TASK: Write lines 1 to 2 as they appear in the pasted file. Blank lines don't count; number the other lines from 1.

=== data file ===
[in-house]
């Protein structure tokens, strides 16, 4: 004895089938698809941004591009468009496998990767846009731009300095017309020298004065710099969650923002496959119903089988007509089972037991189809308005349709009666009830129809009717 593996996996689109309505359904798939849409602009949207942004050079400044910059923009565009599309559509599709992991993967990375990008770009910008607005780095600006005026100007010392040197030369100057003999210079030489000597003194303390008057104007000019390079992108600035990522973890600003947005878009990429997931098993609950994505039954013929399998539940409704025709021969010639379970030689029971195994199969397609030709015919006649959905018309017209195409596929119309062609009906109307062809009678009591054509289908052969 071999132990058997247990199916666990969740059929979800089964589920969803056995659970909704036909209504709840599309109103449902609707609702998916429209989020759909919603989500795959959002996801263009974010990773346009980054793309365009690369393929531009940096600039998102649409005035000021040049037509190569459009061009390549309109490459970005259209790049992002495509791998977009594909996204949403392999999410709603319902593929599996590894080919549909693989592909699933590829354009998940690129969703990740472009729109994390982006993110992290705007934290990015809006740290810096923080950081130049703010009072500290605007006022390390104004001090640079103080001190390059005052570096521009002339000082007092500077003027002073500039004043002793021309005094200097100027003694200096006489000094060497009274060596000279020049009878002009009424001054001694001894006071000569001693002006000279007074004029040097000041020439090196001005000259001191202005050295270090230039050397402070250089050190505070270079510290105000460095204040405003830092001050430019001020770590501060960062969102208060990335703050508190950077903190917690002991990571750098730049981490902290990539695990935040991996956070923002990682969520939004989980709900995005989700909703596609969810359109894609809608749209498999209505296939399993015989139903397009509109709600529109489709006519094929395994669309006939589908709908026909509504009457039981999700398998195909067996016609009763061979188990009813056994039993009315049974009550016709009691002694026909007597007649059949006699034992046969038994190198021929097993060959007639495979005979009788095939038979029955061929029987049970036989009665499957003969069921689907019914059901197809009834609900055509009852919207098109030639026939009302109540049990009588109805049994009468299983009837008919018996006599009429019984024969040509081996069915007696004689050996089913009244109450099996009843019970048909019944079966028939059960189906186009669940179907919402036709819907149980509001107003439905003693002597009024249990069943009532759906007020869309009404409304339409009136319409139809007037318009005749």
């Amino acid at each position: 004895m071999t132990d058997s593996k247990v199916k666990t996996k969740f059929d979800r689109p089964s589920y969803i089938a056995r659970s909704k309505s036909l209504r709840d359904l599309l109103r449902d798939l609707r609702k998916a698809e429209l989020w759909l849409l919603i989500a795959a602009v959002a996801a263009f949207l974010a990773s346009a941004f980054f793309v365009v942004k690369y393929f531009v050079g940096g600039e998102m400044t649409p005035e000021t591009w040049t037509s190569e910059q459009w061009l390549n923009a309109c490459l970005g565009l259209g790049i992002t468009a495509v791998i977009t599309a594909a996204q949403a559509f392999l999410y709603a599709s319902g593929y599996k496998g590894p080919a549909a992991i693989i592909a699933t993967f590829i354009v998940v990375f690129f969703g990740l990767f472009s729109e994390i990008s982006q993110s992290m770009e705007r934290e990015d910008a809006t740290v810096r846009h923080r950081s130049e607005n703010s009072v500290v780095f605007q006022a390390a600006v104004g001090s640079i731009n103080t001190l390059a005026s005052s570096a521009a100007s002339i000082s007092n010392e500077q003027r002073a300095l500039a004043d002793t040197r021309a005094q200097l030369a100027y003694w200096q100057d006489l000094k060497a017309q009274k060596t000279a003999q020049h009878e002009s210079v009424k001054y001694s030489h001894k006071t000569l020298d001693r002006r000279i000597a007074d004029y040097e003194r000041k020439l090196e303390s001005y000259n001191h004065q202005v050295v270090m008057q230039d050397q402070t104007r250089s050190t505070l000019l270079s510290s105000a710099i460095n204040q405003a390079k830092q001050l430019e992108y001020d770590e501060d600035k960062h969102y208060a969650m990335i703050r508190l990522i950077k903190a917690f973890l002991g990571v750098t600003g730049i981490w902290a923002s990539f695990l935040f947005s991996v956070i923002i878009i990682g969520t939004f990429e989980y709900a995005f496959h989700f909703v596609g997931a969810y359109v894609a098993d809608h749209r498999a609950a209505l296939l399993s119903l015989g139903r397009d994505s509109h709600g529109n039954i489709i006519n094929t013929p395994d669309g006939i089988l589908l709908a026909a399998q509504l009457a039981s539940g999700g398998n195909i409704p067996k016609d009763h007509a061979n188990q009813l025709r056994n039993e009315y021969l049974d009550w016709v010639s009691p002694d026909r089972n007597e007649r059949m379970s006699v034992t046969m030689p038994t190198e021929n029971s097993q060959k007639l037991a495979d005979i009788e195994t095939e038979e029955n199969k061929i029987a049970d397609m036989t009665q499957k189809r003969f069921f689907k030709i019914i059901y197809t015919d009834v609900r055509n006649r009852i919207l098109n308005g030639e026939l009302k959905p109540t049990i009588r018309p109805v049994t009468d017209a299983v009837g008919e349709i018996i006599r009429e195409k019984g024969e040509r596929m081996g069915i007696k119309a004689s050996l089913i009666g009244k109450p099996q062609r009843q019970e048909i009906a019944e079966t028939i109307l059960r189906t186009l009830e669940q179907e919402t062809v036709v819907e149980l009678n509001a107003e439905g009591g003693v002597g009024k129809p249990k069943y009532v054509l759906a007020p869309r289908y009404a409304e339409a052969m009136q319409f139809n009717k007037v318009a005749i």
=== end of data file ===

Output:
[in-house]
């Protein structure tokens, strides 16, 4: 004895089938698809941004591009468009496998990767846009731009300095017309020298004065710099969650923002496959119903089988007509089972037991189809308005349709009666009830129809009717 593996996996689109309505359904798939849409602009949207942004050079400044910059923009565009599309559509599709992991993967990375990008770009910008607005780095600006005026100007010392040197030369100057003999210079030489000597003194303390008057104007000019390079992108600035990522973890600003947005878009990429997931098993609950994505039954013929399998539940409704025709021969010639379970030689029971195994199969397609030709015919006649959905018309017209195409596929119309062609009906109307062809009678009591054509289908052969 071999132990058997247990199916666990969740059929979800089964589920969803056995659970909704036909209504709840599309109103449902609707609702998916429209989020759909919603989500795959959002996801263009974010990773346009980054793309365009690369393929531009940096600039998102649409005035000021040049037509190569459009061009390549309109490459970005259209790049992002495509791998977009594909996204949403392999999410709603319902593929599996590894080919549909693989592909699933590829354009998940690129969703990740472009729109994390982006993110992290705007934290990015809006740290810096923080950081130049703010009072500290605007006022390390104004001090640079103080001190390059005052570096521009002339000082007092500077003027002073500039004043002793021309005094200097100027003694200096006489000094060497009274060596000279020049009878002009009424001054001694001894006071000569001693002006000279007074004029040097000041020439090196001005000259001191202005050295270090230039050397402070250089050190505070270079510290105000460095204040405003830092001050430019001020770590501060960062969102208060990335703050508190950077903190917690002991990571750098730049981490902290990539695990935040991996956070923002990682969520939004989980709900995005989700909703596609969810359109894609809608749209498999209505296939399993015989139903397009509109709600529109489709006519094929395994669309006939589908709908026909509504009457039981999700398998195909067996016609009763061979188990009813056994039993009315049974009550016709009691002694026909007597007649059949006699034992046969038994190198021929097993060959007639495979005979009788095939038979029955061929029987049970036989009665499957003969069921689907019914059901197809009834609900055509009852919207098109030639026939009302109540049990009588109805049994009468299983009837008919018996006599009429019984024969040509081996069915007696004689050996089913009244109450099996009843019970048909019944079966028939059960189906186009669940179907919402036709819907149980509001107003439905003693002597009024249990069943009532759906007020869309009404409304339409009136319409139809007037318009005749």